‘Sesame Street’ debuts Asian American muppet
What’s in a name? Well, for Ji-Young, the newest muppet resident of "Sesame Street," her name is a sign she was meant to live there.
"So, in Korean traditionally the two syllables they each mean something different and Ji means, like, smart or wise. And Young means, like, brave or courageous and strong," Ji-Young explained during a recent interview. "But we were looking it up and guess what? Ji also means sesame."
At only 7 years old, Ji-Young is making history as the first Asian American muppet in the "Sesame Street" canon. She is Korean American and has two passions: rocking out on her electric guitar and skateboarding. The children’s TV program, which first aired 52 years ago this month, gave The Associated Press a first look at its adorable new occupant.
Ji-Young will formally be introduced in "See Us Coming Together: A Sesame Street Special." Simu Liu, Padma Lakshmi and Naomi Osaka are among the celebrities appearing in the special, which will drop Thanksgiving Day on HBO Max, "Sesame Street" social media platforms and on local PBS stations.
Some of Ji-Young’s personality comes from her puppeteer. Kathleen Kim, 41 and Korean American, got into puppetry in her 30s. In 2014, she was accepted into a "Sesame Street" workshop. That evolved into a mentorship and becoming part of the team the following year. Being a puppeteer on a show Kim watched growing up was a dream come true.
Ji-Young’s existence is the culmination of a lot of discussions after the events of 2020 — George Floyd’s death and anti-Asian hate incidents. Like a lot of companies, "Sesame Street" reflected on how they could "meet the moment," said Kay Wilson Stallings, executive vice-president of Creative and Production for Sesame Workshop, the nonprofit organization behind "Sesame Street."
Sesame Workshop established two task forces — one to look at their content and another to look at its own diversity. What developed was Coming Together, a multi-year initiative addressing how to talk to children about race, ethnicity and culture.
One result was 8-year-old Tamir. While not the show’s first Black muppet, he was one of the first used to talk about subjects like racism.
These newer muppets — their personalities and their looks — were remarkably constructed in a matter of a months. The process normally takes at least a couple of years. There are outside experts and a cross-section of employees known as the "culture trust" who weigh in on every aspect of a new muppet, Stallings said.
For Kim, it was crucial that Ji-Young not be "generically pan-Asian."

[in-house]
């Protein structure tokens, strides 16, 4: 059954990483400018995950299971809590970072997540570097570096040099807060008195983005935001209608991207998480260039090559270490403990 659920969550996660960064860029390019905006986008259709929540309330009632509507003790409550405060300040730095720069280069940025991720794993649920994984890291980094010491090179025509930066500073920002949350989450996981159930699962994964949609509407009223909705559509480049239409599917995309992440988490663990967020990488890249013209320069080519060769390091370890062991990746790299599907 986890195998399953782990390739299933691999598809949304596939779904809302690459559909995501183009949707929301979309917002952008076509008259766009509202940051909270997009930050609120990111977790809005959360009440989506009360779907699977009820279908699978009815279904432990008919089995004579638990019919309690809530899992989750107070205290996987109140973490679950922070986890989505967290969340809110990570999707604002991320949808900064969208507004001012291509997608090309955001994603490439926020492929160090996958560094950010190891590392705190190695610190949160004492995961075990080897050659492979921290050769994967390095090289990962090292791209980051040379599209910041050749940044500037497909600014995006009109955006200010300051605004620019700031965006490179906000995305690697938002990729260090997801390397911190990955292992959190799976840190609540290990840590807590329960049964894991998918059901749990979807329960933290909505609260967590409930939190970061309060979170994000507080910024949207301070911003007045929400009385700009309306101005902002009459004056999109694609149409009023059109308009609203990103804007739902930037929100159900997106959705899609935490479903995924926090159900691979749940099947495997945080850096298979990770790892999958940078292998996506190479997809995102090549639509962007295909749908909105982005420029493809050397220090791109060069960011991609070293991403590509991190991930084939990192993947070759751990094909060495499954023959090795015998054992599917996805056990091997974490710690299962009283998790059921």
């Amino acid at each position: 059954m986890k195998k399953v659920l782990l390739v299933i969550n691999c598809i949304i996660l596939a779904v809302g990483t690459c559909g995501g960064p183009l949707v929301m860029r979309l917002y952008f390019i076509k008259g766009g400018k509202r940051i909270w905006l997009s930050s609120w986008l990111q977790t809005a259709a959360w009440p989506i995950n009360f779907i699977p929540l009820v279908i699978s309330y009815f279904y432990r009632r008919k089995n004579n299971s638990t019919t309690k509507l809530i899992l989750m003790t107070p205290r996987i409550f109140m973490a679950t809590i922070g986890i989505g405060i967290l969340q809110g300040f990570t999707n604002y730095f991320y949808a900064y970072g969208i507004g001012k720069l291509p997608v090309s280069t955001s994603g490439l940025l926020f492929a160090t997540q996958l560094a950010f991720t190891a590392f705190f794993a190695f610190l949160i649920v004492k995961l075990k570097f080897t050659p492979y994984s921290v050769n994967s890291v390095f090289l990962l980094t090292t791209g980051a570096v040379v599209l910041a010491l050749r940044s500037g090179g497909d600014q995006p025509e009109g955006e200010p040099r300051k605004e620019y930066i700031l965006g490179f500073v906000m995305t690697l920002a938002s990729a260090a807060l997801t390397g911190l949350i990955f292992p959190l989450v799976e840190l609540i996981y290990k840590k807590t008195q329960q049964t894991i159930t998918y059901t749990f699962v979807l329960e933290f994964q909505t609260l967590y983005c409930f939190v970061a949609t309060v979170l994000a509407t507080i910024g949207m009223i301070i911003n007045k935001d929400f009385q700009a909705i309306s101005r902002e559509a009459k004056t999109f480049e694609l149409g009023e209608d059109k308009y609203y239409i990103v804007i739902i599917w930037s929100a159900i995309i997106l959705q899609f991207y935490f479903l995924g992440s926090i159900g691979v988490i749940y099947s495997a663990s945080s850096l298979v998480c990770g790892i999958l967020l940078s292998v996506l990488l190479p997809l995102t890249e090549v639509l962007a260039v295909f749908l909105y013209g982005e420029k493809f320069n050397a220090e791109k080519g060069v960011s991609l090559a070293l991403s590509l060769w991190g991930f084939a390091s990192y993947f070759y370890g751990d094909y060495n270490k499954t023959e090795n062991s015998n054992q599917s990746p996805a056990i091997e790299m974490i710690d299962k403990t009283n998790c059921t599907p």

"It was very important that she was specifically Korean American, not just like, generically Korean, but she was born here," Kim said.
In "See Us Coming Together," Sesame Street is preparing for Neighbor Day where everyone shares food, music or dance from their culture. Ji-Young becomes upset after a kid, off screen, tells her "to go back home," an insult commonly flung at Asian Americans and Pacific Islanders. But she feels empowered after Sesame Street’s other Asian American residents, guest stars and friends like Elmo assure her that she belongs as much as anyone else.
The fact that Ji-Young was created to counter anti-Asian sentiment makes her more special to Kim in some ways.
"My one hope, obviously, is to actually help teach what racism is, help teach kids to be able to recognize it and then speak out against it. But then my other hope for Ji-Young is that she just normalizes seeing different kinds of looking kids on TV," Kim said.
Vanessa Leung, co-executive director of Coalition for Asian American Children and Families, is excited about Ji-Young. The organization was not involved in Ji-Young’s creation but previously consulted on anti-racism content for Sesame Workshop. It matters when Asian American families, especially with many of them being immigrant families, can see themselves reflected in an institution like "Sesame Street," Leung said.
Ji-Young will be heavily present throughout the new season, Stallings reassured. She also won’t just be utilized for content related to racial justice. She will pop up in various digital programs, live-action and animated.
As the new kid on the street, Ji-Young is looking forward to showing her friends and neighbors aspects of Korean culture such as the food. She loves cooking dishes like tteokbokki (chewy rice cakes) with her halmoni (grandmother). And she already has one "Sesame Street" friend who wants a sample.
"I would love to try it," said Ernie, who joined Ji-Young’s interview.